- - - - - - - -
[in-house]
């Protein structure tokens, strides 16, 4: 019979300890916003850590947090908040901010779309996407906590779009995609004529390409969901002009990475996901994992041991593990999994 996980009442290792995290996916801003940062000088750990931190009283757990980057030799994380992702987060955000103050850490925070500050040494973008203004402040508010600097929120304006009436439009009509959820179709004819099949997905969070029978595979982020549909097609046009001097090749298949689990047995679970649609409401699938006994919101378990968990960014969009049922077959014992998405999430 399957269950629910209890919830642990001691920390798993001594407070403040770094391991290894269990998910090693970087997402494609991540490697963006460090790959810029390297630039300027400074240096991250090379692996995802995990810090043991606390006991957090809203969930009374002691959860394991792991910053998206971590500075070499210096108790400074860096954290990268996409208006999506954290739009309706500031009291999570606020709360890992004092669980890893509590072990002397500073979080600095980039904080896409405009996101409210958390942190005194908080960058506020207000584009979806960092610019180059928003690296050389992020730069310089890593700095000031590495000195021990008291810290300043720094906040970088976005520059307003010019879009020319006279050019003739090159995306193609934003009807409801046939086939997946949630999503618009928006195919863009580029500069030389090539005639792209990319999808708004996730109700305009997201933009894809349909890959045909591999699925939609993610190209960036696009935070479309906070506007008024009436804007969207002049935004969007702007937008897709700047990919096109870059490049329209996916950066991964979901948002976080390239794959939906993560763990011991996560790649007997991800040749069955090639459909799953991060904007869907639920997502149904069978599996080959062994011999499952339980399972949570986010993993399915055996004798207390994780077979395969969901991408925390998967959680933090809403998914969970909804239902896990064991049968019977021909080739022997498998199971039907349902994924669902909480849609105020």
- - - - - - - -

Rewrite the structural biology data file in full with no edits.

[in-house]
């Protein structure tokens, strides 16, 4: 019979300890916003850590947090908040901010779309996407906590779009995609004529390409969901002009990475996901994992041991593990999994 996980009442290792995290996916801003940062000088750990931190009283757990980057030799994380992702987060955000103050850490925070500050040494973008203004402040508010600097929120304006009436439009009509959820179709004819099949997905969070029978595979982020549909097609046009001097090749298949689990047995679970649609409401699938006994919101378990968990960014969009049922077959014992998405999430 399957269950629910209890919830642990001691920390798993001594407070403040770094391991290894269990998910090693970087997402494609991540490697963006460090790959810029390297630039300027400074240096991250090379692996995802995990810090043991606390006991957090809203969930009374002691959860394991792991910053998206971590500075070499210096108790400074860096954290990268996409208006999506954290739009309706500031009291999570606020709360890992004092669980890893509590072990002397500073979080600095980039904080896409405009996101409210958390942190005194908080960058506020207000584009979806960092610019180059928003690296050389992020730069310089890593700095000031590495000195021990008291810290300043720094906040970088976005520059307003010019879009020319006279050019003739090159995306193609934003009807409801046939086939997946949630999503618009928006195919863009580029500069030389090539005639792209990319999808708004996730109700305009997201933009894809349909890959045909591999699925939609993610190209960036696009935070479309906070506007008024009436804007969207002049935004969007702007937008897709700047990919096109870059490049329209996916950066991964979901948002976080390239794959939906993560763990011991996560790649007997991800040749069955090639459909799953991060904007869907639920997502149904069978599996080959062994011999499952339980399972949570986010993993399915055996004798207390994780077979395969969901991408925390998967959680933090809403998914969970909804239902896990064991049968019977021909080739022997498998199971039907349902994924669902909480849609105020």